If you chose to do anything close to a race pad for some reason, let us know so we can tell you how to properly bed those in if they don't come with instructions.

Have fun & good luck!
 

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I'm just over 35k miles on the VT and though there is no screeching, I'm getting ready to do the brakes. You could just do the pads but you need to look closely at the rotors to make sure they're not compromised. My intentions are to order new rotors and pads from Piercemotorsports.
Rotors
2012-2013 Hyundai Veloster and Veloster Turbo Performance Rotors

Pads
Piercemotorsports VTRS4 Performance front Brake Pads for Veloster Turbo

And I might even go the next step and get these, but Likely go to a local brake shop for the lines to be installed.
Hyundai Veloster Performance Stainless Braided Brake lines


PS. I think the factory brakes are fine and have no objections using factory replacement parts. Import shark also has rotors if you are interested.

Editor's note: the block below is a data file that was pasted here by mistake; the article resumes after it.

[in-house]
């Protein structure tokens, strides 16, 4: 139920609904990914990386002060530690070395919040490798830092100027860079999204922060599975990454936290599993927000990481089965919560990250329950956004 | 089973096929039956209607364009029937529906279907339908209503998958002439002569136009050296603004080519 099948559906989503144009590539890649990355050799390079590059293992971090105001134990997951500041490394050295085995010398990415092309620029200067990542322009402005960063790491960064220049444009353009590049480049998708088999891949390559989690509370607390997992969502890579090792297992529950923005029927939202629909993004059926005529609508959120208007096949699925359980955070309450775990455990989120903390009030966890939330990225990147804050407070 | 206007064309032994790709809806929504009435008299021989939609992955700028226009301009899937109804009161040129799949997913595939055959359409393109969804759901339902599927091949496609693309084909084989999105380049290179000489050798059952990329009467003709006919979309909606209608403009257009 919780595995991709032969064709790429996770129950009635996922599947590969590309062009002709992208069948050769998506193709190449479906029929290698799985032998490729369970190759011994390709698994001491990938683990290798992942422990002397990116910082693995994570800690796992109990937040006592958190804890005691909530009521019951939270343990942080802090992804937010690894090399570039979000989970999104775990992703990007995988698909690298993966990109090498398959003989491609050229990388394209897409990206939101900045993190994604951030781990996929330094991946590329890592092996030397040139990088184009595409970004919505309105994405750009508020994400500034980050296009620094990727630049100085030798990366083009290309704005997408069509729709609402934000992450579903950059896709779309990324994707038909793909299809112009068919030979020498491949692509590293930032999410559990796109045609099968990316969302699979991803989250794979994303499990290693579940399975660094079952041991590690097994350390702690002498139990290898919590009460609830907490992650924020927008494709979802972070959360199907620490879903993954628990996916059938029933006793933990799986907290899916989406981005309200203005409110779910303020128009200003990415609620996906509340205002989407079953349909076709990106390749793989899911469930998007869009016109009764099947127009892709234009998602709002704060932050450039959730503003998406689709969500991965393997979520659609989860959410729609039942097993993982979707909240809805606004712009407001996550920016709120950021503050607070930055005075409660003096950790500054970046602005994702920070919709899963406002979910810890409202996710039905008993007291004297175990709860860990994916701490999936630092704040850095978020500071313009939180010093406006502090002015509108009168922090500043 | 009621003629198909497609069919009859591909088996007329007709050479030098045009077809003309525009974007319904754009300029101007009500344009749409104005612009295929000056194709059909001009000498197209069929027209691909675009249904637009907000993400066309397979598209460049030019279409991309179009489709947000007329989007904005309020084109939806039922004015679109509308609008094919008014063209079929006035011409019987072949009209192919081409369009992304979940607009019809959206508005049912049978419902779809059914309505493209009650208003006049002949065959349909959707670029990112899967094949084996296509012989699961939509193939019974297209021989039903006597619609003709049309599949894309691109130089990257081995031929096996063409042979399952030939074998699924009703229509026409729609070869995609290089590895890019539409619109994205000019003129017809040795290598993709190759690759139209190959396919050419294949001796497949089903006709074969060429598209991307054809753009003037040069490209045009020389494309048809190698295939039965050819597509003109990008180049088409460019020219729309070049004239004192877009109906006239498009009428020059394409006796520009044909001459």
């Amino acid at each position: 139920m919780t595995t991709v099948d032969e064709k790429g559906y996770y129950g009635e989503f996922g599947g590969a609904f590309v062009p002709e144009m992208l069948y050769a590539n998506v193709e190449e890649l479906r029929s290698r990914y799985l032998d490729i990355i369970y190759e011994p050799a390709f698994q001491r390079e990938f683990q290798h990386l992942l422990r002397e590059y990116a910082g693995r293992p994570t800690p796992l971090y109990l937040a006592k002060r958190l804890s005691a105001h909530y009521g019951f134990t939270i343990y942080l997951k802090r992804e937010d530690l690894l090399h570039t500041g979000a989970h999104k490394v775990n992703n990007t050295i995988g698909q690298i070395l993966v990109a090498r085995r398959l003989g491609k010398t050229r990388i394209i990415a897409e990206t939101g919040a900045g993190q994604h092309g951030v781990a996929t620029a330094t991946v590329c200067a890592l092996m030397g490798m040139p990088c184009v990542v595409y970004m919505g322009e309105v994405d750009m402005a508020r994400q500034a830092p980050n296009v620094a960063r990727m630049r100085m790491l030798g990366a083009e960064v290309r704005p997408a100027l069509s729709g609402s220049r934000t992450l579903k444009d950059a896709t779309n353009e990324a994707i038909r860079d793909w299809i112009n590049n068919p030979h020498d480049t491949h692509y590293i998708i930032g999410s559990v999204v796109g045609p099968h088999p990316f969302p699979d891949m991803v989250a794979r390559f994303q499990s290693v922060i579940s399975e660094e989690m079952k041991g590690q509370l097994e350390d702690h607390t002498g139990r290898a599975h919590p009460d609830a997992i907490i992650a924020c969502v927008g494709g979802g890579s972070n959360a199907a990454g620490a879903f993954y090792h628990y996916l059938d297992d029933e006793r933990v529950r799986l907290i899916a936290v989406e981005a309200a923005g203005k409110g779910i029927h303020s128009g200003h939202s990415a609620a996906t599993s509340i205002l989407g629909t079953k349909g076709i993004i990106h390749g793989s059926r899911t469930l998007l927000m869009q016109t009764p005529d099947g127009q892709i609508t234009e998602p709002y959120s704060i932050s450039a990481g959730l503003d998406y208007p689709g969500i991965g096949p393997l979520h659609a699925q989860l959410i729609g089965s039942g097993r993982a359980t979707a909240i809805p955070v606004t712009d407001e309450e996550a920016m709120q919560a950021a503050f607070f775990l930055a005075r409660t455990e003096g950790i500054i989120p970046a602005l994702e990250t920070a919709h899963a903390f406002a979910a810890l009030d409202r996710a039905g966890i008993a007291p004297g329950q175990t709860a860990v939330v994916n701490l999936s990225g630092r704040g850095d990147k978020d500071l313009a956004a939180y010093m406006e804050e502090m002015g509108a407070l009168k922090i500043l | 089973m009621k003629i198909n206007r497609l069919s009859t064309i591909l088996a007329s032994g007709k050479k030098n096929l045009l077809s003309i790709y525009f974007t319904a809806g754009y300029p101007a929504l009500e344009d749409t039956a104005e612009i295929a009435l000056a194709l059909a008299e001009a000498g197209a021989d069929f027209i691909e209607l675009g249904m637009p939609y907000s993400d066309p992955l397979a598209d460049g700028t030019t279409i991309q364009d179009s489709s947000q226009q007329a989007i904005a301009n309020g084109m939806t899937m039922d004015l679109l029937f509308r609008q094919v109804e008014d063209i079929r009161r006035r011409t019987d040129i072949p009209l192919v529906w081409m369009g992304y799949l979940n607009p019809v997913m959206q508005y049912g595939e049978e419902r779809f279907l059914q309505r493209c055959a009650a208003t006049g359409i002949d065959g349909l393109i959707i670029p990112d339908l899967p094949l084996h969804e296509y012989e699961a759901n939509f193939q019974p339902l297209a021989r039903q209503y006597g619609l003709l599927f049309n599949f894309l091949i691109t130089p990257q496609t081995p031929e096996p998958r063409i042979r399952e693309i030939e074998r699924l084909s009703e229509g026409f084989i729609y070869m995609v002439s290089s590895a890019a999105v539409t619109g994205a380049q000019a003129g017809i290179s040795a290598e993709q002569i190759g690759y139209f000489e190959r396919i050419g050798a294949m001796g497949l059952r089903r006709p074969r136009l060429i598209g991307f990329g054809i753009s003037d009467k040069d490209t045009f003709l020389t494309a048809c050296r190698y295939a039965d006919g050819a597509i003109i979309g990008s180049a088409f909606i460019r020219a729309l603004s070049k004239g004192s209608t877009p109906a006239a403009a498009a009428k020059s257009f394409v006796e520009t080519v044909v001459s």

Suspension/Brakes, importshark.com

I know that EBC also makes pads and rotors for the VT, but I couldn't find my link.
 

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So if I were to do the Pierce upgraded rotors, is it still recommended to replace them every brake job? Seems pretty expensive...
 

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So if I were to do the Pierce upgraded rotors, is it still recommended to replace them every brake job? Seems pretty expensive...
Depends on a couple things...the physical condition of the rotor at the time of pad replacement, the ability if a machine shop to be able to resurface them, and of course your own personal choice.